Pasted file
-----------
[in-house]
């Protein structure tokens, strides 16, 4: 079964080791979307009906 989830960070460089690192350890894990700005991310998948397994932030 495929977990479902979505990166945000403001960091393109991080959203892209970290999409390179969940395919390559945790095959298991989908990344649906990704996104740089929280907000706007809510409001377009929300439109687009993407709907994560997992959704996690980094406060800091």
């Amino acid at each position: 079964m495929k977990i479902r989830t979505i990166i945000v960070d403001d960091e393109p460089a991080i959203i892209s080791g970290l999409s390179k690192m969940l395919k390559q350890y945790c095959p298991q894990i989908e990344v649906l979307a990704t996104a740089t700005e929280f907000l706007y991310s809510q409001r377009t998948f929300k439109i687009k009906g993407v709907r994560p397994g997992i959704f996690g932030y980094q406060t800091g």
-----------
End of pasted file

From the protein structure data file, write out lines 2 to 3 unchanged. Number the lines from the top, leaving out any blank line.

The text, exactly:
């Protein structure tokens, strides 16, 4: 079964080791979307009906 989830960070460089690192350890894990700005991310998948397994932030 495929977990479902979505990166945000403001960091393109991080959203892209970290999409390179969940395919390559945790095959298991989908990344649906990704996104740089929280907000706007809510409001377009929300439109687009993407709907994560997992959704996690980094406060800091």
């Amino acid at each position: 079964m495929k977990i479902r989830t979505i990166i945000v960070d403001d960091e393109p460089a991080i959203i892209s080791g970290l999409s390179k690192m969940l395919k390559q350890y945790c095959p298991q894990i989908e990344v649906l979307a990704t996104a740089t700005e929280f907000l706007y991310s809510q409001r377009t998948f929300k439109i687009k009906g993407v709907r994560p397994g997992i959704f996690g932030y980094q406060t800091g």